Graphic Jump Location
Place holder to copy figure label and caption
Figure 3.

Effect of the OPRM1C77G genotype and sex on alcohol preference in rhesus macaques. A, Mean alcohol preference calculated as 100 × [alcoholic solution/(alcoholic solution + nonalcoholic vehicle)]. B, Total fluid consumption and vehicle consumption. Sample size: female C/C, n = 18; male C/C, n = 12; female C/G, n = 9; male C/G, N = 7.

Graphic Jump Location
Place holder to copy figure label and caption
Figure 4.

Effect of the OPRM1C77G genotype and sex on the number of days during which rhesus macaques consumed sufficient quantities of alcohol to produce signs of intoxication (0.67 g/kg of body weight). Sample size: female C/C, n = 42; male C/C, n = 15; female C/G, n = 17; male C/G, n = 8.

Graphic Jump Location

Tables

Table Graphic Jump LocationTable. Results of Factor Analysis Performed on Behaviors Scored Following Alcohol Administration

References

Koob  GF Drugs of abuse: anatomy, pharmacology and function of reward pathways. Trends Pharmacol Sci 1992;13177- 184
PubMed Link to Article
Kranzler  HRAnton  RF Implications of recent neuropsychopharmacologic research for understanding the etiology and development of alcoholism. J Consult Clin Psychol 1994;621116- 1126
PubMed Link to Article
Gianoulakis  C Endogenous opioids and addiction to alcohol and other drugs of abuse. Curr Top Med Chem 2004;439- 50
PubMed Link to Article
Spanagel  RHerz  AShippenberg  TS Opposing tonically active endogenous opioid systems modulate the mesolimbic dopaminergic pathway. Proc Natl Acad Sci U S A 1992;892046- 2050
PubMed Link to Article
Johnson  SWNorth  RA Opioids excite dopamine neurons by hyperpolarization of local interneurons. J Neurosci 1992;12483- 488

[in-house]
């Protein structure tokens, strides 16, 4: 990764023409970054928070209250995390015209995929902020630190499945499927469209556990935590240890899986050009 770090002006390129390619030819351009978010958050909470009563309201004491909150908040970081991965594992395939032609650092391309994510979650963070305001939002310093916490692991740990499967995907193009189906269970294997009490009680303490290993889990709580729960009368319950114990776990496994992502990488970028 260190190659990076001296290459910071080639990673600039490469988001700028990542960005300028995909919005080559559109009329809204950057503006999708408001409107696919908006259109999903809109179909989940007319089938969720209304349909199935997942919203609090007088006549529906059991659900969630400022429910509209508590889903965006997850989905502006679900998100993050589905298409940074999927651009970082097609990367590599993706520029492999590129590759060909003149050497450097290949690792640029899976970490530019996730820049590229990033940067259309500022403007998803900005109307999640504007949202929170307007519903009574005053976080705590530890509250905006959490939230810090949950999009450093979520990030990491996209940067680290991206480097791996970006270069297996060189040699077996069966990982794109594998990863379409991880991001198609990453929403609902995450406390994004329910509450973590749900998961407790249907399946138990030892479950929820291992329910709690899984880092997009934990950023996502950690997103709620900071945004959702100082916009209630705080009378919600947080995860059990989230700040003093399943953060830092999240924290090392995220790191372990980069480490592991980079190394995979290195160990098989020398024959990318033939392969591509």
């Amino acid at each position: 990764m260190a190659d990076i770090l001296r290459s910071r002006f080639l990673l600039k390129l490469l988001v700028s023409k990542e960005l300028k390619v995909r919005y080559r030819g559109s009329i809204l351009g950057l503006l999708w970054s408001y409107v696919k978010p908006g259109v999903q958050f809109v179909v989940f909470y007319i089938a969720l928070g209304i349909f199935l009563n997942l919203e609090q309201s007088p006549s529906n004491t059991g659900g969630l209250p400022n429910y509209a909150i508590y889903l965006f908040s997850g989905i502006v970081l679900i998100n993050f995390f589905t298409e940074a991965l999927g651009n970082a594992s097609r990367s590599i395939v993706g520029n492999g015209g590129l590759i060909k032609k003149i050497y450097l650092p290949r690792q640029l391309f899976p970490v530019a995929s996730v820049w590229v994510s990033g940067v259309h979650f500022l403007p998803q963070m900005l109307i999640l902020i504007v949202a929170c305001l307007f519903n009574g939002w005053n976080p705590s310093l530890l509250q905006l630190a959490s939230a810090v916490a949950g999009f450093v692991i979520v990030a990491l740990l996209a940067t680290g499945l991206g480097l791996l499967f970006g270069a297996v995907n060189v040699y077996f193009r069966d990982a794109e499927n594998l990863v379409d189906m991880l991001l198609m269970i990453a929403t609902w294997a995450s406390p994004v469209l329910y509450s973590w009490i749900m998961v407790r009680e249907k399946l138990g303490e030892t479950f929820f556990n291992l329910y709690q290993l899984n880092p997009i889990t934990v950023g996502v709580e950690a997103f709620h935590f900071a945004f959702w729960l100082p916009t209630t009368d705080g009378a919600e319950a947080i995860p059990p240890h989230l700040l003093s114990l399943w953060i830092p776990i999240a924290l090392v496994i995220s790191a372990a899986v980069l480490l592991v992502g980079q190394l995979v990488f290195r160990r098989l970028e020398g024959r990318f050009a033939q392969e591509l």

PubMed
Tanda  GDi Chiara  G A dopamine mu(1) opioid link in the rat ventral tegmentum shared by palatable food (Fonzies) and non-psychostimulant drugs of abuse. Eur J Neurosci 1998;101179- 1187
PubMed Link to Article
Vaccarino  FJAmalric  MSwerdlow  NRKoob  GF Blockade of amphetamine but not opiate-induced locomotion following antagonism of dopamine function in the rat. Pharmacol Biochem Behav 1986;2461- 65
PubMed Link to Article
Amalric  MKoob  GF Low doses of methylnaloxonium in the nucleus accumbens antagonize hyperactivity induced by heroin in the rat. Pharmacol Biochem Behav 1985;23411- 415
PubMed Link to Article
Egli  M Can experimental paradigms and animal models be used to discover clinically effective medications for alcoholism? Addict Biol 2005;10309- 319
PubMed Link to Article
Roberts  AJMcDonald  JSHeyser  CJKieffer  BLMatthes  HWKoob  GFGold  LH mu-Opioid receptor knockout mice do not self-administer alcohol. J Pharmacol Exp Ther 2000;2931002- 1008
PubMed
Hall  FSSora  IUhl  GR Ethanol consumption and reward are decreased in mu-opiate receptor knockout mice. Psychopharmacology (Berl) 2001;15443- 49
PubMed Link to Article
Stromberg  MFRukstalis  MRMackler  SAVolpicelli  JRO'Brien  CP A comparison of the effects of 6-beta naltrexol and naltrexone on the consumption of ethanol or sucrose using a limited-access procedure in rats. Pharmacol Biochem Behav 2002;72483- 490